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Apple WWDC 2019: Big Time
by
Posted On June 11, 2019
Hot on the heels of the Google I/O 2019 conference last month came Apple WWDC (Worldwide Developers Conference) 2019, during which the company laid out its vision for the future. Google may have made splashier headlines this year, both at its I/O conference and when it unveiled its new online gaming platform Stadia. But it was through a series of seemingly small but really landscape-shifting announcements that Apple has captured the 2019 Big Tech Company Developers Conference Trophy (an award I just made up, because why not?). With a number of initiatives focusing on the user, Apple has managed to showcase a future that is responsive to people’s needs and wants.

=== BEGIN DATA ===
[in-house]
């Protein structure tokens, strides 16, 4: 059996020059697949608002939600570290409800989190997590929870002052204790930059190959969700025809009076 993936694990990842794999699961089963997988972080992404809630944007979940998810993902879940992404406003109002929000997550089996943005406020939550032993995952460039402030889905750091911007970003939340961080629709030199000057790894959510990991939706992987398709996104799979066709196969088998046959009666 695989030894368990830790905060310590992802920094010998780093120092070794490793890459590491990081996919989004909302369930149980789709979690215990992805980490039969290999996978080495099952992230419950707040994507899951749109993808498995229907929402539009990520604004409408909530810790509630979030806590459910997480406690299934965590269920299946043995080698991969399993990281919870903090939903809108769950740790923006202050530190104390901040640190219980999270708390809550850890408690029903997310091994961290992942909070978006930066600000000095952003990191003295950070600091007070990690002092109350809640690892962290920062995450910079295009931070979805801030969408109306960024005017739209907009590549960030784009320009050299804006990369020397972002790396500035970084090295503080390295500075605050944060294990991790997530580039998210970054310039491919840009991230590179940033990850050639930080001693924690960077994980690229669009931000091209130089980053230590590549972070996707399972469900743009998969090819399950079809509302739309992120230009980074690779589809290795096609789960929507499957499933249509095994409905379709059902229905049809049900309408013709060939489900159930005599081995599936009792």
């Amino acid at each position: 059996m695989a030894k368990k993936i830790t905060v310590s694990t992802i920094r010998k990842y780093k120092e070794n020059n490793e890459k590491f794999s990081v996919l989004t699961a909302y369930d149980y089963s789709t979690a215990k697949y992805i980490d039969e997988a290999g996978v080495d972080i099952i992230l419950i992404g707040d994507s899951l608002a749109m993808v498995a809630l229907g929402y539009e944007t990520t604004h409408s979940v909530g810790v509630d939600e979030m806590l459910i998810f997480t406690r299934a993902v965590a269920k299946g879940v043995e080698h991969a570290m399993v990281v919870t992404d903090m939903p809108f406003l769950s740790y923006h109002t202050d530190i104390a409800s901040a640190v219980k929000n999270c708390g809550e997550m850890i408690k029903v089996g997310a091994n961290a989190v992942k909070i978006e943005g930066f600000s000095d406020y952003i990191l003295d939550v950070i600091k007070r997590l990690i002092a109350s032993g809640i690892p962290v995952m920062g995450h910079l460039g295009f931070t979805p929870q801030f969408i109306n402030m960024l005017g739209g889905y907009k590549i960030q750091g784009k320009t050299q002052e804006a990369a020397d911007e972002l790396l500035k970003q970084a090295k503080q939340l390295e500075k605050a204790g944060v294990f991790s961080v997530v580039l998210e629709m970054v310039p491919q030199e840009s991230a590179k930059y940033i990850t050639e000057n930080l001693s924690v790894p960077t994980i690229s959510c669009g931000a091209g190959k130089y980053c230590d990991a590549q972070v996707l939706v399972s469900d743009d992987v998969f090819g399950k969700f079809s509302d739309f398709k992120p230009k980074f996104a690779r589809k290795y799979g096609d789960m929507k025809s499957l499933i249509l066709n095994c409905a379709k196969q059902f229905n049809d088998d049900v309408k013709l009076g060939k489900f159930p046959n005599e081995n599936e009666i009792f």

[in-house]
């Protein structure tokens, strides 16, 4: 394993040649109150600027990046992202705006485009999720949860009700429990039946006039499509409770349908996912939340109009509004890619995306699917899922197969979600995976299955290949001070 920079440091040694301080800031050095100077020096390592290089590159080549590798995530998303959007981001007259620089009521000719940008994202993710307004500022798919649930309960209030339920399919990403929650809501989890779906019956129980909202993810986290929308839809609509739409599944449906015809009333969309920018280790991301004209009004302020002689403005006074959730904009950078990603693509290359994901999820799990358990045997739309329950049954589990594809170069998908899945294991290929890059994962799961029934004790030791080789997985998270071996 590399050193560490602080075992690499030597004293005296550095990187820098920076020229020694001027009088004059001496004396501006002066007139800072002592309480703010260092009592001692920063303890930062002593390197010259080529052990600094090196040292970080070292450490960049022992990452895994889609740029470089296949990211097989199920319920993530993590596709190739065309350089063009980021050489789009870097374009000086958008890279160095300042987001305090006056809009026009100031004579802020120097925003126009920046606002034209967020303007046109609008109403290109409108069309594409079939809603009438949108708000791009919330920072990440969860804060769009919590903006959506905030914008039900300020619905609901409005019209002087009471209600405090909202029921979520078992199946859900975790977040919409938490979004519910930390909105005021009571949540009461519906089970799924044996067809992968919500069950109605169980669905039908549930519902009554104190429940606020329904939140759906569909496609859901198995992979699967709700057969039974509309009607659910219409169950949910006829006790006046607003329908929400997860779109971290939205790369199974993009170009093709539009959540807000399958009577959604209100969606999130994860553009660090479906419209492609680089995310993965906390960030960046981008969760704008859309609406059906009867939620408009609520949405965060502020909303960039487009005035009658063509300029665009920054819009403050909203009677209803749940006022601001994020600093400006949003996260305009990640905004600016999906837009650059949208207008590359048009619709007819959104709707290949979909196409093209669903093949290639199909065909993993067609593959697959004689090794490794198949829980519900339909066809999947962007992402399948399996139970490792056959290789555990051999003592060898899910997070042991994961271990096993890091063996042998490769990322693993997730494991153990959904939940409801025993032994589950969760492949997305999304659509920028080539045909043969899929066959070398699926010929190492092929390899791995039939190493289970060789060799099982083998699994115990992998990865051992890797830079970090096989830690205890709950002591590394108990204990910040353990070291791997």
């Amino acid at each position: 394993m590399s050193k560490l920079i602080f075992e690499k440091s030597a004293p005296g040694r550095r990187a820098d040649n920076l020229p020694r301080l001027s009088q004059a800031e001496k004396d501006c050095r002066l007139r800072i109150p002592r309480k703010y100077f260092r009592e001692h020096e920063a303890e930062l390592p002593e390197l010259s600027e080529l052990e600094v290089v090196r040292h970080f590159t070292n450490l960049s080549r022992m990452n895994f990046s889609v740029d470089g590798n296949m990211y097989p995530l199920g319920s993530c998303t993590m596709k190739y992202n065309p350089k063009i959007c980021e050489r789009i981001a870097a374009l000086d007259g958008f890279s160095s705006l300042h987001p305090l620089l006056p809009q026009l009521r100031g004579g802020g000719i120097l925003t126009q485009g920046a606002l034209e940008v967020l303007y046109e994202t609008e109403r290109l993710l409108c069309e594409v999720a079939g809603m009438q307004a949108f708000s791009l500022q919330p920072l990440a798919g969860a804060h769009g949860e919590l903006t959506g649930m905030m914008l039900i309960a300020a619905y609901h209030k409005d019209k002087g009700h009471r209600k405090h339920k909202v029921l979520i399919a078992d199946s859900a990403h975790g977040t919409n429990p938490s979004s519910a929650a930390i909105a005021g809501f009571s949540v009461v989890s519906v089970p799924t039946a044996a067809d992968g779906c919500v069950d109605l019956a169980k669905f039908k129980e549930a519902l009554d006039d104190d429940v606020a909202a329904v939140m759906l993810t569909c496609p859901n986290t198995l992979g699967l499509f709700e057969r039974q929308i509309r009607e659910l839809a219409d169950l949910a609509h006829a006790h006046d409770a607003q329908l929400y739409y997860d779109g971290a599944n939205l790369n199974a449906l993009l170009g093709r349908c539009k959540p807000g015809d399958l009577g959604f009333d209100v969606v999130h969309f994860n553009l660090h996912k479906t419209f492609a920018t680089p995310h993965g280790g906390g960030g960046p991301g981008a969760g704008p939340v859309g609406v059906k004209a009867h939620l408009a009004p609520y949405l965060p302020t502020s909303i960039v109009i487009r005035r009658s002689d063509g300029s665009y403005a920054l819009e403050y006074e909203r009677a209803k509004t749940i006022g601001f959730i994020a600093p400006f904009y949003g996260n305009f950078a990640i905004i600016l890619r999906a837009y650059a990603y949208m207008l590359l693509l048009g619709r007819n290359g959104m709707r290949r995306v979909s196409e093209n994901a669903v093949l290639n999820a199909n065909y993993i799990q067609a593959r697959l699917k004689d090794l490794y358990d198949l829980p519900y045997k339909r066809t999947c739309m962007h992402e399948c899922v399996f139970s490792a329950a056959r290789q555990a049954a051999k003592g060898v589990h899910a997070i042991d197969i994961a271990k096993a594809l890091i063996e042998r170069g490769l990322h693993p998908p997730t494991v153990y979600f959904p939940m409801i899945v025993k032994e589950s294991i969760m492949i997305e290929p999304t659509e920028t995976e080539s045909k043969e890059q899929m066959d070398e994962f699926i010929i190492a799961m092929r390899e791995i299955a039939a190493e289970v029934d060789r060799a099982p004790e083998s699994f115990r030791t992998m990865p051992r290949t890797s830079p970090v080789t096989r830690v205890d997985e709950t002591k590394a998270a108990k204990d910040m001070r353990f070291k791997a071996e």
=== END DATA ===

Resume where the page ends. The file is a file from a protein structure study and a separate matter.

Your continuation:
Hi There

Apple finally confirmed news that leaked a few days earlier: It is “killing off” iTunes, the music, podcasts, and movies platform that everyone loves, yet also kind of totally dreads. It’s really not a full-on death, but instead a rebranding of the product.

In its place will be three different apps: Apple Music, Apple Podcasts, and Apple TV. Each will be handling its own respective service instead of Apple lumping everything together in iTunes as in previous iterations. Your MP3 collections, your access to the Music store (if you fancy purchasing music the old-fashioned digital way), and the overall vibe of iTunes will still be there for you to enjoy for the time being. iTunes isn’t fully going away, but like everything in this world, it’s evolving to meet the needs of the user at this specific moment in time.

I’m on My Way, I’m Making It